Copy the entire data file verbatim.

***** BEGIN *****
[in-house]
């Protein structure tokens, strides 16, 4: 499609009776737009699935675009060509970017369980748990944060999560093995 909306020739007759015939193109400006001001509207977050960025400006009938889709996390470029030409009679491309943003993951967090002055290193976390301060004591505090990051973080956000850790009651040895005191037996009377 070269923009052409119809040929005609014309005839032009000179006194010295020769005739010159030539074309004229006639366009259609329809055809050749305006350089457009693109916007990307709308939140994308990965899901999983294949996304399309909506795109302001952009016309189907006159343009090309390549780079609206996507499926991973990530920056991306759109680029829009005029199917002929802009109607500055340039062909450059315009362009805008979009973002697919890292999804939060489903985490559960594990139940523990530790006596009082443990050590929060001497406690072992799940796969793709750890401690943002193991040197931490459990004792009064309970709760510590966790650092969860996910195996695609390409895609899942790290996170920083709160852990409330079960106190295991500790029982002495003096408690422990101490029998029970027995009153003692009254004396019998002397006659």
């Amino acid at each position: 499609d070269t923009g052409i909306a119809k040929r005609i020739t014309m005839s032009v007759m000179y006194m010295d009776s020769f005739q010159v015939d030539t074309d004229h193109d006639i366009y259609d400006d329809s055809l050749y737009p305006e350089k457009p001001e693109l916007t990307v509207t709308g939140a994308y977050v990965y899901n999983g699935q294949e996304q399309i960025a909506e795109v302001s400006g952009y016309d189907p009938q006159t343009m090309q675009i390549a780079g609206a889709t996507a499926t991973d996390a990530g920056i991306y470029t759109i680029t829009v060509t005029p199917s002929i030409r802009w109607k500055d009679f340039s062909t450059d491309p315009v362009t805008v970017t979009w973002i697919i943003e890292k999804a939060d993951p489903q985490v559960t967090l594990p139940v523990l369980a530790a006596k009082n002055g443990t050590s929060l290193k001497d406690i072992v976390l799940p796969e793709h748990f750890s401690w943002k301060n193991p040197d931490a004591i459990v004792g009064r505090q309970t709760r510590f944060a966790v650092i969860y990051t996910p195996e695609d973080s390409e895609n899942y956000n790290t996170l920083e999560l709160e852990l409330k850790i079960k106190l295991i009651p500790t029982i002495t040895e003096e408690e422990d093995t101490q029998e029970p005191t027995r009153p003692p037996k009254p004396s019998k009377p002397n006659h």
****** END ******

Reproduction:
[in-house]
């Protein structure tokens, strides 16, 4: 499609009776737009699935675009060509970017369980748990944060999560093995 909306020739007759015939193109400006001001509207977050960025400006009938889709996390470029030409009679491309943003993951967090002055290193976390301060004591505090990051973080956000850790009651040895005191037996009377 070269923009052409119809040929005609014309005839032009000179006194010295020769005739010159030539074309004229006639366009259609329809055809050749305006350089457009693109916007990307709308939140994308990965899901999983294949996304399309909506795109302001952009016309189907006159343009090309390549780079609206996507499926991973990530920056991306759109680029829009005029199917002929802009109607500055340039062909450059315009362009805008979009973002697919890292999804939060489903985490559960594990139940523990530790006596009082443990050590929060001497406690072992799940796969793709750890401690943002193991040197931490459990004792009064309970709760510590966790650092969860996910195996695609390409895609899942790290996170920083709160852990409330079960106190295991500790029982002495003096408690422990101490029998029970027995009153003692009254004396019998002397006659």
């Amino acid at each position: 499609d070269t923009g052409i909306a119809k040929r005609i020739t014309m005839s032009v007759m000179y006194m010295d009776s020769f005739q010159v015939d030539t074309d004229h193109d006639i366009y259609d400006d329809s055809l050749y737009p305006e350089k457009p001001e693109l916007t990307v509207t709308g939140a994308y977050v990965y899901n999983g699935q294949e996304q399309i960025a909506e795109v302001s400006g952009y016309d189907p009938q006159t343009m090309q675009i390549a780079g609206a889709t996507a499926t991973d996390a990530g920056i991306y470029t759109i680029t829009v060509t005029p199917s002929i030409r802009w109607k500055d009679f340039s062909t450059d491309p315009v362009t805008v970017t979009w973002i697919i943003e890292k999804a939060d993951p489903q985490v559960t967090l594990p139940v523990l369980a530790a006596k009082n002055g443990t050590s929060l290193k001497d406690i072992v976390l799940p796969e793709h748990f750890s401690w943002k301060n193991p040197d931490a004591i459990v004792g009064r505090q309970t709760r510590f944060a966790v650092i969860y990051t996910p195996e695609d973080s390409e895609n899942y956000n790290t996170l920083e999560l709160e852990l409330k850790i079960k106190l295991i009651p500790t029982i002495t040895e003096e408690e422990d093995t101490q029998e029970p005191t027995r009153p003692p037996k009254p004396s019998k009377p002397n006659h």